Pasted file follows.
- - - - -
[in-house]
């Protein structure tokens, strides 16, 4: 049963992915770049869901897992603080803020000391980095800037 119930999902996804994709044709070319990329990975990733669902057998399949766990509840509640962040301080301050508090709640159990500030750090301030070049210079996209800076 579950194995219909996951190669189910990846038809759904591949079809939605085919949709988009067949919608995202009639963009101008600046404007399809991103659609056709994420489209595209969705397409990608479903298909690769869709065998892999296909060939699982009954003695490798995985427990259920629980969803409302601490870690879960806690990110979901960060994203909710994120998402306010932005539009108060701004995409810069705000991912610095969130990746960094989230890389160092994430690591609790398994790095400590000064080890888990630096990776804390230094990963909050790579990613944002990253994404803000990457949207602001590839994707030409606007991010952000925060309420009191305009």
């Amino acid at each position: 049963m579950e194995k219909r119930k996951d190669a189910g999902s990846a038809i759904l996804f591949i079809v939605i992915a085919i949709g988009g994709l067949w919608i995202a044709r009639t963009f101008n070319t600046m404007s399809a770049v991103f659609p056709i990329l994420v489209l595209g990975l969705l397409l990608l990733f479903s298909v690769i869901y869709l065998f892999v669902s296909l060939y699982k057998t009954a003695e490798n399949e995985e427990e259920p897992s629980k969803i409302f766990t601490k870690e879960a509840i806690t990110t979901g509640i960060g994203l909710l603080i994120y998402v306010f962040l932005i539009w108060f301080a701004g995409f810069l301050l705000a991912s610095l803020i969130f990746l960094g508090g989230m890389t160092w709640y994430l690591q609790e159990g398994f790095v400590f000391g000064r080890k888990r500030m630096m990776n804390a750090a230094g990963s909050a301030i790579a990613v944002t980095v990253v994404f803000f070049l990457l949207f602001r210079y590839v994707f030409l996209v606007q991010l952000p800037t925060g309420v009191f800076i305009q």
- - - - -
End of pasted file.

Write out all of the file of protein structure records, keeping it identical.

[in-house]
């Protein structure tokens, strides 16, 4: 049963992915770049869901897992603080803020000391980095800037 119930999902996804994709044709070319990329990975990733669902057998399949766990509840509640962040301080301050508090709640159990500030750090301030070049210079996209800076 579950194995219909996951190669189910990846038809759904591949079809939605085919949709988009067949919608995202009639963009101008600046404007399809991103659609056709994420489209595209969705397409990608479903298909690769869709065998892999296909060939699982009954003695490798995985427990259920629980969803409302601490870690879960806690990110979901960060994203909710994120998402306010932005539009108060701004995409810069705000991912610095969130990746960094989230890389160092994430690591609790398994790095400590000064080890888990630096990776804390230094990963909050790579990613944002990253994404803000990457949207602001590839994707030409606007991010952000925060309420009191305009």
């Amino acid at each position: 049963m579950e194995k219909r119930k996951d190669a189910g999902s990846a038809i759904l996804f591949i079809v939605i992915a085919i949709g988009g994709l067949w919608i995202a044709r009639t963009f101008n070319t600046m404007s399809a770049v991103f659609p056709i990329l994420v489209l595209g990975l969705l397409l990608l990733f479903s298909v690769i869901y869709l065998f892999v669902s296909l060939y699982k057998t009954a003695e490798n399949e995985e427990e259920p897992s629980k969803i409302f766990t601490k870690e879960a509840i806690t990110t979901g509640i960060g994203l909710l603080i994120y998402v306010f962040l932005i539009w108060f301080a701004g995409f810069l301050l705000a991912s610095l803020i969130f990746l960094g508090g989230m890389t160092w709640y994430l690591q609790e159990g398994f790095v400590f000391g000064r080890k888990r500030m630096m990776n804390a750090a230094g990963s909050a301030i790579a990613v944002t980095v990253v994404f803000f070049l990457l949207f602001r210079y590839v994707f030409l996209v606007q991010l952000p800037t925060g309420v009191f800076i305009q």